May 30, 2007

Thursday, 5/31

NYT 5:16
CS 4:35
LAT 4:22
NYS 4:05

(updated at 7:20 a.m. Thursday)

If you long to shape Hollywood's portrayal of crossword constructors, check out the comments on the previous post. The folks who are making All About Steve, a comedy in which Sandra Bullock plays an "eccentric" crossword constructor who stalks a CNN cameraman, want a leg up on figuring out just how eccentric to make Sandra Bullock's abode. (My vote: Crowded bookshelves, stacks of papers, a fat unabridged dictionary.) There's an e-mail address for an art department rep.

I wonder how eccentric today's crossword constructors are? We've got an NYT puzzle from William Stephens and a Sun from David Kahn.

Kahn's byline doesn't seem to pop up much these days, does it? He tends to make ambitious, showy crosswords, so it's fitting that the intersecting 15-letter entries in his Sun Themeless Thursday puzzle fit together as a mini-theme. Favorite clues: [Digital tool] for NAIL FILE; [They help you see better] for RISERS and [It doesn't help you see better] for GLASS EYE; [Jovians, e.g.] for ETS (though these Jovians aren't extraterrestrial); [Responds to "Bottoms up!"?] for MOONS (some people take their mooning seriously); and [Page from old pinup magazines] for BETTIE Page (ah, the obscured-capital-letter trick!). I always like to be reminded of Gustav KLIMT's The Kiss—how Klimt's models get through life with those broken necks, heads lolling perpendicular to the spine, is an inspiration.

The NYT puzzle has one of those Thursday twists that I neglected to suspect, which slowed my progress a bit. The four theme entries go BACK (55-Down) in that they appear backwards, though without BACK as a starting word in each case. ENOERAUQSOT looks like an Inuit word to me, but it's [BACK] TO SQUARE ONE backwards. Not only did I get tied up by the theme, I also drew a blank on most of the clues in the upper left corner. Eventually PRIMO crept out of the shadows and lent a hand. Worst pop-culture tidbit in months: [Burke of TV's "Burke's Law"] for AMOS. A short-lived series I never heard of reprising a show from before my time? Favorite clue: the straightforward [Snuggle in bed, say] for SPOON (which has inspired art both figurative and literal).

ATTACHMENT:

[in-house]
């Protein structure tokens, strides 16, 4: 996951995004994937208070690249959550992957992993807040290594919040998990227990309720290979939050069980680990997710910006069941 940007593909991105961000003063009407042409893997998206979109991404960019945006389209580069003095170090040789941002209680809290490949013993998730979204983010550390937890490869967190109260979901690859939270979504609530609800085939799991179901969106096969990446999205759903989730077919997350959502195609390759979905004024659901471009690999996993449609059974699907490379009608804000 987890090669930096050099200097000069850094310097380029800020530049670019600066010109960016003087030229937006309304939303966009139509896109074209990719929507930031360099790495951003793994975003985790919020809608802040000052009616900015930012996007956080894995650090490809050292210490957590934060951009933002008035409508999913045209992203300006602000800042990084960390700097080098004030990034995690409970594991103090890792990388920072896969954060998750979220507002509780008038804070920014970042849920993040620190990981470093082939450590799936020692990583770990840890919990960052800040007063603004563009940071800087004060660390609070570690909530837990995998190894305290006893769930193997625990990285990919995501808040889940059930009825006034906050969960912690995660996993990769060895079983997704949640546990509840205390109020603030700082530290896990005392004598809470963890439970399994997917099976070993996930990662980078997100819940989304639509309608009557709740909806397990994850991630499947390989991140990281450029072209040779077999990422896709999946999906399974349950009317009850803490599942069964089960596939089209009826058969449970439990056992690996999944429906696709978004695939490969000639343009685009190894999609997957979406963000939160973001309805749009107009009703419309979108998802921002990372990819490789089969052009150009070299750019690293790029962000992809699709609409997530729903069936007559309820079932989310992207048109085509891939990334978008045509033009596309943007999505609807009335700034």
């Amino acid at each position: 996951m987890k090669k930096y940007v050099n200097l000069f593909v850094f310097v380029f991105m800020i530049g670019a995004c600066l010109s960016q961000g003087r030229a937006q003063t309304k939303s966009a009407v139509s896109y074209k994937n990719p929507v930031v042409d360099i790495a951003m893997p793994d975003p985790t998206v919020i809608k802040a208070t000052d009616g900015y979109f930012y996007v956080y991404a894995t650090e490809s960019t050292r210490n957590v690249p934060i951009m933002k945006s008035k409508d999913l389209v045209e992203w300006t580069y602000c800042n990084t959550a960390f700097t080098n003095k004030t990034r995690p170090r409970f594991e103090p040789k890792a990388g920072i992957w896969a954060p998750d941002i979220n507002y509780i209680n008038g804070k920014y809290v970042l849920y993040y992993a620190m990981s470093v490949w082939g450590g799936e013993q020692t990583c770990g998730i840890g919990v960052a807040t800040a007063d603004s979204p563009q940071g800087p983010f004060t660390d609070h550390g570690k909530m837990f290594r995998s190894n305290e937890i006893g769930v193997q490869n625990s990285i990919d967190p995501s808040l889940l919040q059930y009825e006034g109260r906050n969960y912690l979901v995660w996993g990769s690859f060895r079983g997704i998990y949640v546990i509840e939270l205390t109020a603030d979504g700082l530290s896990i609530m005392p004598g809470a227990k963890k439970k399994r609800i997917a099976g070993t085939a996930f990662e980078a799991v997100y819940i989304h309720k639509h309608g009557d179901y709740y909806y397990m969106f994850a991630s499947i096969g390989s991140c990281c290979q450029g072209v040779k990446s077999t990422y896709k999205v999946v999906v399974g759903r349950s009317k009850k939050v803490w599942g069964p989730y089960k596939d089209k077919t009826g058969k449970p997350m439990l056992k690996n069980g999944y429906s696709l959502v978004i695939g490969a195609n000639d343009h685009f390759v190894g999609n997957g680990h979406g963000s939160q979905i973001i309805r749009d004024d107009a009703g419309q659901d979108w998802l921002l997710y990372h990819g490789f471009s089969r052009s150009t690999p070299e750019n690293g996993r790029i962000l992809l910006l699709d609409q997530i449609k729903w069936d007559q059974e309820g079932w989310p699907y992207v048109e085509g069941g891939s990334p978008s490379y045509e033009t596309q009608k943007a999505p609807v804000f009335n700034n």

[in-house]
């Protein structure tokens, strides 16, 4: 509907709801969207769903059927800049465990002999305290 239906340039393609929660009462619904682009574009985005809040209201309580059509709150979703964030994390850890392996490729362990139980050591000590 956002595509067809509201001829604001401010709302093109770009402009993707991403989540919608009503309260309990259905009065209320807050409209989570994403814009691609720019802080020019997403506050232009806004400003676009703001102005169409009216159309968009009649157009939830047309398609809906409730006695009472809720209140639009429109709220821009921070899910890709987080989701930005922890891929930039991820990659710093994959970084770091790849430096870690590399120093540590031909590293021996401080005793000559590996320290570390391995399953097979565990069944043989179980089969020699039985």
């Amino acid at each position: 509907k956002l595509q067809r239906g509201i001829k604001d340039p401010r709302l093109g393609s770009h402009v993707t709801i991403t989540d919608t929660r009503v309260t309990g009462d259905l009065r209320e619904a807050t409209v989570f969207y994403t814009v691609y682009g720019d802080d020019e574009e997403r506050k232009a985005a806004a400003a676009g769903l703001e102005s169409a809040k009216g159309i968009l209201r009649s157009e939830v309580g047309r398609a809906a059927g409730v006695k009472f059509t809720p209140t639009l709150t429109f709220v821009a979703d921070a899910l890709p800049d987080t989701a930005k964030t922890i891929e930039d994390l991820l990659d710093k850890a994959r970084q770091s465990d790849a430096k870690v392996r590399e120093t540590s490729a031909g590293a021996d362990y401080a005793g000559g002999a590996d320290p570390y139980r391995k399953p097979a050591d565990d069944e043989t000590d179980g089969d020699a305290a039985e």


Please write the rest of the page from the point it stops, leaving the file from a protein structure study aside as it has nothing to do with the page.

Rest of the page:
Doug Peterson's LA Times puzzle makes sport of terms that could double as apt baseball parks for certain teams. You've heard of the Polo Grounds, so why not COFFEE GROUNDS for where the Brewers play? And let's move the Twins to DOUBLE PARK. Cute theme. Girlfriend/wife alert! J LO is clued here as [Ben's ex-squeeze]. Do you think maybe Hollywood's wealthiest Hispanic performer might've rated a clue referencing her music or film career or her other business ventures? There are plenty of things to choose from. My personal favorite J-Lo work was Out of Sight, in which she's an FBI agent or US marshal tracking down George Clooney's fugitive. Beautiful, stylish film.

Here's Bob Klahn again with a CrosSynergy byline, meaning today's CrosSynergy puzzle is significantly harder than most. If the theme eludes you, look to 59-Down for the explanation. No stand-out clues or answers that knocked me over—just overall tough cluing.